Wednesday, May 23, 2012

Show review: Fungi Girls, Slushy at Favorite Records

By Gene Wagendorf III 

Favorite Records continued their recent string of excellent free concerts on Sunday, this time with an afternoon show that served as a nice warm-up for the closing day of the Hozac Blackout Fest. More refreshing than air-conditioning, Slushy showed up armed with a sack full of two-minute garage pop ditties and a charming sense of humor. When singer/guitarist Chris Kramer suggested he'd rather dance than play guitar, I almost believed him. His smooth, day-at-the-beach delivery was washed in layers of echoes and fuzz, allowing it to blend seamlessly with the chugging bubblegum of Slushy's dual guitar bop. Drummer/guitarist Brent Zmrhal's stomping rhythms and wonky loops fattened up the otherwise light series of songs, which never got so weird that they lost their cotton candy grooves. Their back and forth, both musically and between songs, felt like watching two kids splash water at each other in a pool, but with drifting, lollipop solos and a healthy dose of distortion. If ever there was a band that should go back in time and play a show at Kiddieland, it's Slushy. Their sunny melodies and Kramer's soft, excited vocals almost require funnel cake and lemonade.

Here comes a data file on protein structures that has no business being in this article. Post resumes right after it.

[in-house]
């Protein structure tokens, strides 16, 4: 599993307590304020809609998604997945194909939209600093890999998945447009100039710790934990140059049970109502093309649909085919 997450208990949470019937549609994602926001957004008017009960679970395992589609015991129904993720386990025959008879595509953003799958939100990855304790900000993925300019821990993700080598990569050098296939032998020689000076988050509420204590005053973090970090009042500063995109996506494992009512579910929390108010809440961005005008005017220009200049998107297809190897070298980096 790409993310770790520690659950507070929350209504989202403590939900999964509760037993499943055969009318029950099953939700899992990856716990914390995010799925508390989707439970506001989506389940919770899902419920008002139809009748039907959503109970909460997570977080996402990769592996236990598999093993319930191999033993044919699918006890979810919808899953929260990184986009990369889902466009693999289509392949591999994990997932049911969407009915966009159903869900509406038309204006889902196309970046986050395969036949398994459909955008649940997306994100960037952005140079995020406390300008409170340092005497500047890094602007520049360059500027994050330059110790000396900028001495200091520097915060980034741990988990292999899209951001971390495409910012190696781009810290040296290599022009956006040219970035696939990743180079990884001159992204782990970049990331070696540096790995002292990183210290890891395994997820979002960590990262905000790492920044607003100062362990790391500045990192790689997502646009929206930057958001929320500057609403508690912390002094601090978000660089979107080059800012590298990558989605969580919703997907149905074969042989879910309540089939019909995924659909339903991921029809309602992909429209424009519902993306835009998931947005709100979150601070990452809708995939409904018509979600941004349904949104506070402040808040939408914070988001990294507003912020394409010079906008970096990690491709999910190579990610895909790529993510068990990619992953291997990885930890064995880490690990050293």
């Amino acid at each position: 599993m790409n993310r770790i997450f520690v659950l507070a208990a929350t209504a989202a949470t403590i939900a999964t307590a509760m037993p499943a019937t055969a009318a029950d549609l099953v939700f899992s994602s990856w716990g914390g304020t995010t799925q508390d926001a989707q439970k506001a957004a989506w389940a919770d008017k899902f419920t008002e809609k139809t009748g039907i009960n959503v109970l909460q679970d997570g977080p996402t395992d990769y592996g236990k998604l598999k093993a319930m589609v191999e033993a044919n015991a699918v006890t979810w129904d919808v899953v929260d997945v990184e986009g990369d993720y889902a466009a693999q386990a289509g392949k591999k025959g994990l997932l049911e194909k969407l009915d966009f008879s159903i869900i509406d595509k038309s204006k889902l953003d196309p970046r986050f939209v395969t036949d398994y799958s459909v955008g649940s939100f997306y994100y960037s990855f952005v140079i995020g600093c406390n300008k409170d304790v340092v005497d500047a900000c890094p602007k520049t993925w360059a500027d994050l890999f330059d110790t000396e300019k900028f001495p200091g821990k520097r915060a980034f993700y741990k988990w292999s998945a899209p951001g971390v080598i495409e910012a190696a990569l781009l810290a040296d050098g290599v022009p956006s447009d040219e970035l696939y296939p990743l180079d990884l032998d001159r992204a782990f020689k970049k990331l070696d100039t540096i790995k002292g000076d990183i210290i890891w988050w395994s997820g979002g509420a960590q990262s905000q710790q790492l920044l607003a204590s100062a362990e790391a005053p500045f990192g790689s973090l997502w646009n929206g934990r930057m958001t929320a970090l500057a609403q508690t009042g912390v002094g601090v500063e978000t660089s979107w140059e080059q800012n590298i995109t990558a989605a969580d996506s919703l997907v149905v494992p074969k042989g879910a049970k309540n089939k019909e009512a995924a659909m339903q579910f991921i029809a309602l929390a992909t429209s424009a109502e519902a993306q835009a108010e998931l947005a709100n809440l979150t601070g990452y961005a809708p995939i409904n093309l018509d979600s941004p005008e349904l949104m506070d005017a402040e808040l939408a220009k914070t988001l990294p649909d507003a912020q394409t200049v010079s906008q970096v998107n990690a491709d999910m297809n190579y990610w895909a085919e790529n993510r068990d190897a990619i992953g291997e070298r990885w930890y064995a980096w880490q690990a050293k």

Fungi Girl (Photo: Favorite Records)
A little bit darker but no less fun, Fungi Girls mashed together bits of punk, surf and psychedelic rock, relying on brazen hooks and husky buildups to keep the positive vibes flowing. If Slushy was a day at the beach, Fungi Girls were the sweaty bonfire kegger that left the sand littered with smiling, passed out bodies and empty red silo cups. By far the loudest band of the afternoon, their brand of buzzing was less breezy and more swarm of bees. The group's southern heritage was obvious in a series of dirtier riffs, sounds that would've fit neatly on a paper plate next to coleslaw and fried chicken. Deryck Barrera's nimble bass playing kept the grunge grounded, leaving frontman Jacob Bruce free to hum and croon between licks. Startlingly loud and punchy compared to the lo-fi bounce of 2011's Some Easy Magic, Fungi Girls had me pissed I missed 'em at The Bottle on Saturday. Bruce's guitar gnarled on the band's magnetic, charging closer, leaving my ears ringing and my adrenaline fully pumped. All in all, a solid kickoff to summer.

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